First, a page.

The real reason Marrone went for two likely had more to do with his recognition that the Jags were on the wrong side of the script – once again. This game should’ve had an equal number of holding calls on each offensive line based on what I saw, and the weak offensive pass interference call on Westbrook that should’ve been a no-call is what ultimately sealed the fate of the Jags. Without that call, there’s no “4th game in a row” TD for Watson and the Jags likely win with Minshew leading his first 4th quarter comeback victory because there’s no sack/fumble on the next play, giving the ball away at the 11-yard line. Mark Cuban had it right years ago – this current brand of NFL is playing a large number of people for fools and the NFL is really becoming the fat pig. If you still have doubts, start counting how may “league” staff members are on each sideline during a game and ask yourself what they’re doing on team sidelines with headsets and microphones during the games. To me, if you’re not part of the team, you shouldn’t be on that sideline. There’s too much room for shenanigans and the league promotes it.

  5. Fournette said “Yeah, I thought I got in when I reached the ball”. Well there is the proof. Fournette never reached the ball out.

  6. There were about 3 good camera angles on that final play. Only one of the replays looked like he got in ( and it wasn’t clear ), the other two looked like he didn’t. The Jags were thinking they won after that one replay. That being said, the Jags definitely didn’t get that first down on 4th and 1 earlier in the same drive and shouldn’t have been down there anyway. That was a bad spot and he was about foot or more shy of the 4th down marker on all of the replays. I thought the officiating was decent ( despite Watt being held constantly by the neckline of the shoulder pads on every play and it was only called once ) but they blew the last two calls on that final Jags drive.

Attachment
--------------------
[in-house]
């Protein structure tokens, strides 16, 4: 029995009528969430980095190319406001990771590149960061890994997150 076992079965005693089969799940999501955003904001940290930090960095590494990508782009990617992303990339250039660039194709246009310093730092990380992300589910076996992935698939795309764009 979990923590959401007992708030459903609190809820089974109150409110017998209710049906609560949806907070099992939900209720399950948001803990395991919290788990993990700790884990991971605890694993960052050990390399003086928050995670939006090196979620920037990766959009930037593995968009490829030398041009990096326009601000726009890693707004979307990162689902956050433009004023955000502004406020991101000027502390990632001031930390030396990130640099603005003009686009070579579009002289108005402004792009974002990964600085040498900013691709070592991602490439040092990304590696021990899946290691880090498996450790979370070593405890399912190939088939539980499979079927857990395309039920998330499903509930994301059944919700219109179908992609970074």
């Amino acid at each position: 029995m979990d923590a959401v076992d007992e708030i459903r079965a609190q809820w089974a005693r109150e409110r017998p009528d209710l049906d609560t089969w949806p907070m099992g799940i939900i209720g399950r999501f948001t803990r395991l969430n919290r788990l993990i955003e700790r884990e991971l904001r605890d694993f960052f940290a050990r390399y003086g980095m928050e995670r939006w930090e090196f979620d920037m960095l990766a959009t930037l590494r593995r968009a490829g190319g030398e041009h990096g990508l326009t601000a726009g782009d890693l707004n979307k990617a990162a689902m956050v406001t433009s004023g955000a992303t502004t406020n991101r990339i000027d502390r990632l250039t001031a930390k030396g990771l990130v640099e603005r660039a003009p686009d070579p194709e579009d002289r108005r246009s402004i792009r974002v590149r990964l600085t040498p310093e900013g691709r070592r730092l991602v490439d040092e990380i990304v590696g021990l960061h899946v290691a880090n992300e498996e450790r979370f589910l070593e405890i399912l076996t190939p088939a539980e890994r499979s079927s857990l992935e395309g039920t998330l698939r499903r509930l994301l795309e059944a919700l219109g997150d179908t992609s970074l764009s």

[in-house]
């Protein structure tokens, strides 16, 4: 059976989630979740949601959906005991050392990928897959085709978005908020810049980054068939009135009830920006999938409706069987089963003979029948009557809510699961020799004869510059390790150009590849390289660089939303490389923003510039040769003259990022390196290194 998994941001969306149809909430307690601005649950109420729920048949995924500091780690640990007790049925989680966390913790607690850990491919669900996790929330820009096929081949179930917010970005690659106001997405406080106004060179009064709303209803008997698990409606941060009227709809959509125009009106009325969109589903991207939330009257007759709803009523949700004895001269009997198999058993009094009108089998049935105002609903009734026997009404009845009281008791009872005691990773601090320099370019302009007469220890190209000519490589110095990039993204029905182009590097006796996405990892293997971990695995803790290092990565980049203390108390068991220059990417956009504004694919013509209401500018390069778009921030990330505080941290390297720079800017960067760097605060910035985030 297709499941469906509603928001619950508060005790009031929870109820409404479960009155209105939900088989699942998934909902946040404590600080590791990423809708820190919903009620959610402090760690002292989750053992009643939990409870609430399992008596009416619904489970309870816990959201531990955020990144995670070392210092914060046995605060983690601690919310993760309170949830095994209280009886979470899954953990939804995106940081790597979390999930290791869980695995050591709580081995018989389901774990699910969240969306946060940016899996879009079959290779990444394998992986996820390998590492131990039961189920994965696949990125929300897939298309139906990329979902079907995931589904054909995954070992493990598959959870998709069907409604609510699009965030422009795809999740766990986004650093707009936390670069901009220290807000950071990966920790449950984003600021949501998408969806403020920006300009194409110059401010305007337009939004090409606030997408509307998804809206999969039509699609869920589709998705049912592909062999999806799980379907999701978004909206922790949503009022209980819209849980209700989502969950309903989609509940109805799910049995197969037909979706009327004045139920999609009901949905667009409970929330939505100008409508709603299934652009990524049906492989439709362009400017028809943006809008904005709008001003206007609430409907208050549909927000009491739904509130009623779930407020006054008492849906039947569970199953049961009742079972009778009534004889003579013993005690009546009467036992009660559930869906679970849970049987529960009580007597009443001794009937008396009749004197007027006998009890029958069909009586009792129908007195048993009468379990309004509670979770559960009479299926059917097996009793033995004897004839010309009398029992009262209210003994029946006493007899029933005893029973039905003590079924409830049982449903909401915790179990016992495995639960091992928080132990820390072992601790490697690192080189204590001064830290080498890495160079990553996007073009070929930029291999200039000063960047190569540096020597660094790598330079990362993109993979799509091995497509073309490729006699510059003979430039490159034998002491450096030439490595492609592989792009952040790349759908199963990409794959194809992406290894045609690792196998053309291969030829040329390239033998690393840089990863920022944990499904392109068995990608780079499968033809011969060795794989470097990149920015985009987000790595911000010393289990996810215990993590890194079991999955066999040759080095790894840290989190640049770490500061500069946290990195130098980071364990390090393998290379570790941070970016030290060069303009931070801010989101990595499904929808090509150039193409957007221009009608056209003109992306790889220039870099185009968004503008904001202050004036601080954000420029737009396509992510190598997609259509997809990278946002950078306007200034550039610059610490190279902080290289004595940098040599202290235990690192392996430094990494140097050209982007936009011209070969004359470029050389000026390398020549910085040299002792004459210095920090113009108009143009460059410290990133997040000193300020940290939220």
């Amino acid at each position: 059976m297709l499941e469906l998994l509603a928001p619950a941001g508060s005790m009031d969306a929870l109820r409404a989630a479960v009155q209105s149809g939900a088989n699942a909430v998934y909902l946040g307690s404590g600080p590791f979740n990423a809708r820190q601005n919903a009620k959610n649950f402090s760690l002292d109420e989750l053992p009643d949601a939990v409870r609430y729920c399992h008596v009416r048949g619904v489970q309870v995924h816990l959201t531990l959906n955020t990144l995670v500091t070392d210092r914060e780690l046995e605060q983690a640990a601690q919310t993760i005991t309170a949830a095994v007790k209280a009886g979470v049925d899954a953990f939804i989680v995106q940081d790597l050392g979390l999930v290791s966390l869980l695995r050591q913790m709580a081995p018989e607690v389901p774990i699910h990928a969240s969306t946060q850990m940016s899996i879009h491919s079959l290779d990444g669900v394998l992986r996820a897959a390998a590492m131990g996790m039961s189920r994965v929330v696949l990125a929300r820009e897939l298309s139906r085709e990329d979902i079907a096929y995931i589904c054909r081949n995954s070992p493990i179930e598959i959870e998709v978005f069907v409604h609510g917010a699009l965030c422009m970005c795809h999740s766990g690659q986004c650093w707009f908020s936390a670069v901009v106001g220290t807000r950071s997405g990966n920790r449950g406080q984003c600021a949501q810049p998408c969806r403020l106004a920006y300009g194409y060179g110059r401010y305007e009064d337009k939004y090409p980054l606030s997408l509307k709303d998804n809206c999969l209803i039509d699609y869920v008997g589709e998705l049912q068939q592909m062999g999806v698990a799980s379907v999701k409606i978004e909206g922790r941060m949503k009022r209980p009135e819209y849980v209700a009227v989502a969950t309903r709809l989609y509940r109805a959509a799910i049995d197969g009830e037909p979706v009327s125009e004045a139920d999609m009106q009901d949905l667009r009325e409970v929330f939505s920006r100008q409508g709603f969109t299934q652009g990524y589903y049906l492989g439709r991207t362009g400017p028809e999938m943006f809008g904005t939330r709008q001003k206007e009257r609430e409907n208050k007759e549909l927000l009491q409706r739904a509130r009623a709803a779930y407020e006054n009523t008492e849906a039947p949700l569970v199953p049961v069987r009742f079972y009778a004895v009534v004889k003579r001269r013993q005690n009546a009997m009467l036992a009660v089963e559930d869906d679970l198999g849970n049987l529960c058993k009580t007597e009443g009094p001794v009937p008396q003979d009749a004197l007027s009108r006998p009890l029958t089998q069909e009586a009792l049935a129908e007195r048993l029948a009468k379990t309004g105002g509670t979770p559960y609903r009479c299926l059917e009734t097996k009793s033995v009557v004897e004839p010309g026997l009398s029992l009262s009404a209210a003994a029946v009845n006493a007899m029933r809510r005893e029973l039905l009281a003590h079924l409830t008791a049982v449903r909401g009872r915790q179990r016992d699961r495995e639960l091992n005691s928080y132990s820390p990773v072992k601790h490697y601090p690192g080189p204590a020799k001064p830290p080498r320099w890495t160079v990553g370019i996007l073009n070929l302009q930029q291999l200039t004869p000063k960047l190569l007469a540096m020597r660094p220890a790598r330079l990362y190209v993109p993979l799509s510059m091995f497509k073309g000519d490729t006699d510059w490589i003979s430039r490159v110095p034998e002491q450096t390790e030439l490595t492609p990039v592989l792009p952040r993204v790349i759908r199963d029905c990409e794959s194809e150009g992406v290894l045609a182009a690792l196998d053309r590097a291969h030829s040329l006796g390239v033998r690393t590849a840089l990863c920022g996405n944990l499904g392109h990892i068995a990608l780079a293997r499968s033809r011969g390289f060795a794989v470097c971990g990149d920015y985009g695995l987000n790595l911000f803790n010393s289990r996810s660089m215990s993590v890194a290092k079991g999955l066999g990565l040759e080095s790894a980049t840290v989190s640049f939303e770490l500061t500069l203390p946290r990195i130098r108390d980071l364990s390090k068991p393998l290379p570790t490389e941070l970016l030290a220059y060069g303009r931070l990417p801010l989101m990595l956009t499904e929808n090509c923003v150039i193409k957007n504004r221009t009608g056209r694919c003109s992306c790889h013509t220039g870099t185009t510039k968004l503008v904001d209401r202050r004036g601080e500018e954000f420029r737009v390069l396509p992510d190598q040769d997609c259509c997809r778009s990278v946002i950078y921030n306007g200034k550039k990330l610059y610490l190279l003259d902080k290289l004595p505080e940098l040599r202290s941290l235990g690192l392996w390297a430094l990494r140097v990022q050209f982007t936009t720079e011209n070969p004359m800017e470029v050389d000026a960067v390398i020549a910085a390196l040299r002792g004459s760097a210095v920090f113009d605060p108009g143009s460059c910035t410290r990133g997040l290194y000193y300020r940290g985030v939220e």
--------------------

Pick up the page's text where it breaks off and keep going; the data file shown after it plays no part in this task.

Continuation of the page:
7. Meh. They didn’t make the line for the earlier 4th down attempt during the series, but were awarded it anyway…it’s a wash.

  8. I’m a Jaguars fan, and I don’t think he got there. The only angle that looked like he got in was from the left camera or pylon and to me. But after watching it a few times, what I thought was the football appeared to be the defenders left arm and that Fournette and the ball were just short. I didn’t mind the choice to go for 2, but I thought that play call and the execution were pretty bad. 1. The Jaguars drafted Fournette 4th overall to be able to pound out plays like this (2 yards!). 2. Minshew led a nice drive and the Texans defense looked to be slowing down so why not let Minshew try something or fake a handoff and run it in himself, or pass to Fournette in the flat, or tons of other possibilities. A run right up the middle in a game where neither team was running the ball well and both offensive lines were playing poorly to me was a bad choice. Also 1 last take of that game: That commenting crew could not say “Minshew” consistently at all. They must have said his name at least 4 different ways with the one guy calling him Minchew for the majority of the game.